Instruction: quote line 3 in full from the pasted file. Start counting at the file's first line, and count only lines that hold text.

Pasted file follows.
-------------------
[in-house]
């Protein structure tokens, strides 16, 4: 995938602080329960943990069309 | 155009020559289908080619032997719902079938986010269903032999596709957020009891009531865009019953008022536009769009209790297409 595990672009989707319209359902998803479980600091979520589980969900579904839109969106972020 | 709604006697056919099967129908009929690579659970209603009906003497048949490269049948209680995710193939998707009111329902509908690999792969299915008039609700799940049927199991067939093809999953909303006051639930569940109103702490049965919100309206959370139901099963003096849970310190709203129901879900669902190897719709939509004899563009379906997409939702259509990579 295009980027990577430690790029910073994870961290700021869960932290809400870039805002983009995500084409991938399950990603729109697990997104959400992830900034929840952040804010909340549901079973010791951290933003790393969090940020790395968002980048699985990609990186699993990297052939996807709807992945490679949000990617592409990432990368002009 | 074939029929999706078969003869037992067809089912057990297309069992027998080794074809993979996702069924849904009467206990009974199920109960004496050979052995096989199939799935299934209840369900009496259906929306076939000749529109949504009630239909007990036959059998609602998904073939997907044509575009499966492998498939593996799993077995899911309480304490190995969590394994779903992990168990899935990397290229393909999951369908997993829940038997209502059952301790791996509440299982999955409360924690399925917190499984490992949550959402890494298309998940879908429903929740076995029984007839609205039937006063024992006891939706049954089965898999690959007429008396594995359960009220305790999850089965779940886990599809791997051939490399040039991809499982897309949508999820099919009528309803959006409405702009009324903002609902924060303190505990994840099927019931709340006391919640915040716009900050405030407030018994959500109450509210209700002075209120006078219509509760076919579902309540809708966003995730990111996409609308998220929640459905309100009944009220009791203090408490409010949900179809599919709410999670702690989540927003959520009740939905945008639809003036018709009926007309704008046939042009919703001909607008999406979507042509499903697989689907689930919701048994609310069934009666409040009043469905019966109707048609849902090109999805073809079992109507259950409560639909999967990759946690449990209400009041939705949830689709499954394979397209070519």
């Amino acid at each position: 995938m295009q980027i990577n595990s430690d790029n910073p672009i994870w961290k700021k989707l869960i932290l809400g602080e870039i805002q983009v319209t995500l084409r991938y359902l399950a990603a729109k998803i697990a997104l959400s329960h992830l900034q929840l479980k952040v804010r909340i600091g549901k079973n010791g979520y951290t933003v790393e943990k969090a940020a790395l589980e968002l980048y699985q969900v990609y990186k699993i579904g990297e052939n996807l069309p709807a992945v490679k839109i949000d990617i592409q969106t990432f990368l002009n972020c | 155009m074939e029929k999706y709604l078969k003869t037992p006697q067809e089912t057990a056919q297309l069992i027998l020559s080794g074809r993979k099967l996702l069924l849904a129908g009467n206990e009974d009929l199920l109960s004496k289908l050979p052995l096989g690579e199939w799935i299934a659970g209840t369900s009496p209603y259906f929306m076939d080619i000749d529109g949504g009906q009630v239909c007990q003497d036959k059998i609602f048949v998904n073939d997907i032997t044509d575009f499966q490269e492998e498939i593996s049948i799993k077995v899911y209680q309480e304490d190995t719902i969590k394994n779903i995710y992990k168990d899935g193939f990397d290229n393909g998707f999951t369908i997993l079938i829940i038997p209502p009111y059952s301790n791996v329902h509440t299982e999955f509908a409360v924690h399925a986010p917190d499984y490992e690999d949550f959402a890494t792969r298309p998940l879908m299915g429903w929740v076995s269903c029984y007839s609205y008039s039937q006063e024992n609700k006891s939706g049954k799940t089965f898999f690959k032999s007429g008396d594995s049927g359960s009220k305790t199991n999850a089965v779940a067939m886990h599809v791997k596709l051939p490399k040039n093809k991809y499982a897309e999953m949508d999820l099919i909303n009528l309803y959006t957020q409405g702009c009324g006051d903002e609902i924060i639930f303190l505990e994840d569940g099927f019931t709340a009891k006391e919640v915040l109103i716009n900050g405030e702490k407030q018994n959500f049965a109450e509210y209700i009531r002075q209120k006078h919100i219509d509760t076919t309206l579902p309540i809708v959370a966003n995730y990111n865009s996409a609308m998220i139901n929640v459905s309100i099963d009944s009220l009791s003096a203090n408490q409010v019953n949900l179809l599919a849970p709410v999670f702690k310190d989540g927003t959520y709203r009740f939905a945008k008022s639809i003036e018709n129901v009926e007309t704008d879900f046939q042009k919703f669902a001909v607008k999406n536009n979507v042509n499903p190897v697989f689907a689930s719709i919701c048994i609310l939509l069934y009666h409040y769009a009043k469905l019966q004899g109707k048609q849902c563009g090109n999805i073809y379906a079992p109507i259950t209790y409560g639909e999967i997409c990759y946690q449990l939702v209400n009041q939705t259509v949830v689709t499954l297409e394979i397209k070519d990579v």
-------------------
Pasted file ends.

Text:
């Amino acid at each position: 995938m295009q980027i990577n595990s430690d790029n910073p672009i994870w961290k700021k989707l869960i932290l809400g602080e870039i805002q983009v319209t995500l084409r991938y359902l399950a990603a729109k998803i697990a997104l959400s329960h992830l900034q929840l479980k952040v804010r909340i600091g549901k079973n010791g979520y951290t933003v790393e943990k969090a940020a790395l589980e968002l980048y699985q969900v990609y990186k699993i579904g990297e052939n996807l069309p709807a992945v490679k839109i949000d990617i592409q969106t990432f990368l002009n972020c | 155009m074939e029929k999706y709604l078969k003869t037992p006697q067809e089912t057990a056919q297309l069992i027998l020559s080794g074809r993979k099967l996702l069924l849904a129908g009467n206990e009974d009929l199920l109960s004496k289908l050979p052995l096989g690579e199939w799935i299934a659970g209840t369900s009496p209603y259906f929306m076939d080619i000749d529109g949504g009906q009630v239909c007990q003497d036959k059998i609602f048949v998904n073939d997907i032997t044509d575009f499966q490269e492998e498939i593996s049948i799993k077995v899911y209680q309480e304490d190995t719902i969590k394994n779903i995710y992990k168990d899935g193939f990397d290229n393909g998707f999951t369908i997993l079938i829940i038997p209502p009111y059952s301790n791996v329902h509440t299982e999955f509908a409360v924690h399925a986010p917190d499984y490992e690999d949550f959402a890494t792969r298309p998940l879908m299915g429903w929740v076995s269903c029984y007839s609205y008039s039937q006063e024992n609700k006891s939706g049954k799940t089965f898999f690959k032999s007429g008396d594995s049927g359960s009220k305790t199991n999850a089965v779940a067939m886990h599809v791997k596709l051939p490399k040039n093809k991809y499982a897309e999953m949508d999820l099919i909303n009528l309803y959006t957020q409405g702009c009324g006051d903002e609902i924060i639930f303190l505990e994840d569940g099927f019931t709340a009891k006391e919640v915040l109103i716009n900050g405030e702490k407030q018994n959500f049965a109450e509210y209700i009531r002075q209120k006078h919100i219509d509760t076919t309206l579902p309540i809708v959370a966003n995730y990111n865009s996409a609308m998220i139901n929640v459905s309100i099963d009944s009220l009791s003096a203090n408490q409010v019953n949900l179809l599919a849970p709410v999670f702690k310190d989540g927003t959520y709203r009740f939905a945008k008022s639809i003036e018709n129901v009926e007309t704008d879900f046939q042009k919703f669902a001909v607008k999406n536009n979507v042509n499903p190897v697989f689907a689930s719709i919701c048994i609310l939509l069934y009666h409040y769009a009043k469905l019966q004899g109707k048609q849902c563009g090109n999805i073809y379906a079992p109507i259950t209790y409560g639909e999967i997409c990759y946690q449990l939702v209400n009041q939705t259509v949830v689709t499954l297409e394979i397209k070519d990579v």